Ruaidhri O’Connor explains the reasons for boycotting Ireland’s regulatory body.
In Ireland state regulation of the physiotherapy profession is being introduced from September 2018. Chartered physiotherapists in Ireland have always supported statutory regulation for public protection. In the absence of state regulation, a number of private colleges have been providing part-time courses of varying duration (from six weeks to six months to three years) in the MSK area, with their ‘graduates’ calling themselves ‘physical therapists’.
This has led to considerable public confusion. The Irish Society of Chartered Physiotherapists (ISCP) has been lobbying vigorously to achieve the protection of the titles of physiotherapist and physical therapist in one state register. In recent years we reached an agreement that – on a once-off basis – graduates and current students of one physical therapy course at the Institute of Physical Therapy and Applied Science (IPTAS) could be included on the register. (The course is externally accredited.)
In January 2016 the then minister for health announced a decision to protect the two titles of physiotherapist and physical therapist in one register. This would also allow registration on a strictly once-off basis and for a limited time (approximately one year) for existing users of the title physical therapist in the state holding specific qualifications from IPTAS or equivalent qualification and students currently enrolled in the institute. These would be required to confine their practice to MSK. This announcement was welcomed by the ISCP.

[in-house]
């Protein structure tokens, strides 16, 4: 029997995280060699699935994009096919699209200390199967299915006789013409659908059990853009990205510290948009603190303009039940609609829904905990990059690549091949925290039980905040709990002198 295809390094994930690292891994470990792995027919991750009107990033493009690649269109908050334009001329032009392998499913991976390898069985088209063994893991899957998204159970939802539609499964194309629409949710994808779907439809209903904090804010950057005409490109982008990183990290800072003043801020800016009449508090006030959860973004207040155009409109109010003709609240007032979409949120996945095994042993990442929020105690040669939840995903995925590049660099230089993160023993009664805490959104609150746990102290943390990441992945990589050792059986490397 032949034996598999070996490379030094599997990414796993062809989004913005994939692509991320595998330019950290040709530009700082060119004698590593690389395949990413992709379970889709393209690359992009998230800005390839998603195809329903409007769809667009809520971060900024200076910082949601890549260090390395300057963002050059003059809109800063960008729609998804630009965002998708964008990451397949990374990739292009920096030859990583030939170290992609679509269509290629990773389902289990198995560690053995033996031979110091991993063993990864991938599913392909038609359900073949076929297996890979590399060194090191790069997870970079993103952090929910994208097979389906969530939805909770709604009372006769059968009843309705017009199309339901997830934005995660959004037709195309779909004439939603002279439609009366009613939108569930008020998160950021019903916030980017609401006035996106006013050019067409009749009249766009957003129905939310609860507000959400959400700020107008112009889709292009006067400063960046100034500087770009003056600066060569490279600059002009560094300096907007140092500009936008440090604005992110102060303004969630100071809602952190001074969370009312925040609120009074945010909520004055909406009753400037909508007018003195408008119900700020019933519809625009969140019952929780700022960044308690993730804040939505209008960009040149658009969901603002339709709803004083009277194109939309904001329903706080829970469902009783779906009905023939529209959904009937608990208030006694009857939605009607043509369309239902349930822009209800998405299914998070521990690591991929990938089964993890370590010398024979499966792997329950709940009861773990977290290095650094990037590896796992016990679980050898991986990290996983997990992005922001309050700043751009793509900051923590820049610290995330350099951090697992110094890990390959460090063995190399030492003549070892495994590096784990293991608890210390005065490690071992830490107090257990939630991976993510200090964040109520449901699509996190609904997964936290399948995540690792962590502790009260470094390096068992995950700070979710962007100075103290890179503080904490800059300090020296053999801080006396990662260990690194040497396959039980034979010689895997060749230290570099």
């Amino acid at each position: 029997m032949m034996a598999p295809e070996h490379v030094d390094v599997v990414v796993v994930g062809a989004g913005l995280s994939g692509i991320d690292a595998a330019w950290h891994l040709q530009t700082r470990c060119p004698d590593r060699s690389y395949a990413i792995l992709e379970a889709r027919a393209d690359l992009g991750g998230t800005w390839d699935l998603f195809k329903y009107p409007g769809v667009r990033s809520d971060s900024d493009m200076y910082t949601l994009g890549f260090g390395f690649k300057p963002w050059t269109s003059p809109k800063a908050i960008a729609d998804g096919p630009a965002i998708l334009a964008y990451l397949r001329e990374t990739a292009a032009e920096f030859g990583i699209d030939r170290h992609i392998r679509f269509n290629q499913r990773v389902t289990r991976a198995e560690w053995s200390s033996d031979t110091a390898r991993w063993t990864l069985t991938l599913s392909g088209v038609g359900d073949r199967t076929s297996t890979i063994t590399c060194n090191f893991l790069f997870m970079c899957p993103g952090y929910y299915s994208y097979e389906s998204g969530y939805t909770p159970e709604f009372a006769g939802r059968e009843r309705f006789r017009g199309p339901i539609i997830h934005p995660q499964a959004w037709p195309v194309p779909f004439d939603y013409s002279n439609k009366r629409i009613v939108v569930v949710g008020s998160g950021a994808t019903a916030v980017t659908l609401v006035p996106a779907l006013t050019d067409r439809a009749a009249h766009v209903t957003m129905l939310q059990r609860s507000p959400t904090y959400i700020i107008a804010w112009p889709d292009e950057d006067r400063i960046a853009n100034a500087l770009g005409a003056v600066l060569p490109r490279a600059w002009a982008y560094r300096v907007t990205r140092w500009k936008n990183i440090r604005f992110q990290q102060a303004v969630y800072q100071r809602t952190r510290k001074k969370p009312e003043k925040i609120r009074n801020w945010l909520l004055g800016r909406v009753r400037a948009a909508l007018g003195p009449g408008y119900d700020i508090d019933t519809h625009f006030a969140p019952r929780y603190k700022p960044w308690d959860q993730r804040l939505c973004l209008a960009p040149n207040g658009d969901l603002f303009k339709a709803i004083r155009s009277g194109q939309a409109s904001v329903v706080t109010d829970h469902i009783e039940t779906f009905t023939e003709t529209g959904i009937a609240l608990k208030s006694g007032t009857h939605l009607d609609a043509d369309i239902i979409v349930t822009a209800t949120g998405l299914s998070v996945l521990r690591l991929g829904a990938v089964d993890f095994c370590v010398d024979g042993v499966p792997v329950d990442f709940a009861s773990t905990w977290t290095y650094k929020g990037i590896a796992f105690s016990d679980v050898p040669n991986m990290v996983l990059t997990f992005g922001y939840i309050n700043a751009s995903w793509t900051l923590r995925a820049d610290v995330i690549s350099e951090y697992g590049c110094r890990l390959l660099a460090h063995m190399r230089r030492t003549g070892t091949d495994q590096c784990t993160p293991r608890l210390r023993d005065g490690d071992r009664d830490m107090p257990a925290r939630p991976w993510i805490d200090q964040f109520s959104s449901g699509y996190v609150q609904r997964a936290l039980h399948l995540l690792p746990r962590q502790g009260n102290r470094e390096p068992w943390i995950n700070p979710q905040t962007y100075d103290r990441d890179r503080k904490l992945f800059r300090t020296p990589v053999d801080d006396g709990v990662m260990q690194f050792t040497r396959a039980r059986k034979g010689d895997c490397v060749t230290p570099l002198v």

The society has been seeking an assurance from the new minister for health (appointed in April 2016) that he would fully implement the decision taken by his predecessor.
We were dismayed to be informed by the minister in September that there may also be a requirement that an assessment of professional competence should be ‘set by the [physiotherapists’ registration] board for applicants who can demonstrate existing use of the title but who don’t have the IPTAS qualifications or an equivalent qualification’.
Members of the ISCP were immediately urged not to register until the protection of both physiotherapist and physical therapist titles are enshrined in law, the public are protected, and ISCP concerns are addressed; and also that the society is satisfied that a robust assessment of professional competence process is in place.
We expect the amending legislation to provide for the protection of physical therapist title will be introduced by the Minister in the first quarter of 2017, and that an assessment of professional competence process will be finalised by autumn 2017.
In the meantime, the advice to ISCP members not to register remains in place.
- Ruaidhri O’Connor is Chief Executive Officer at the Irish Society of Chartered Physiotherapists
AuthorRuaidhri O’Connor Chief Executive Officer at the Irish Society of Chartered Physiotherapists
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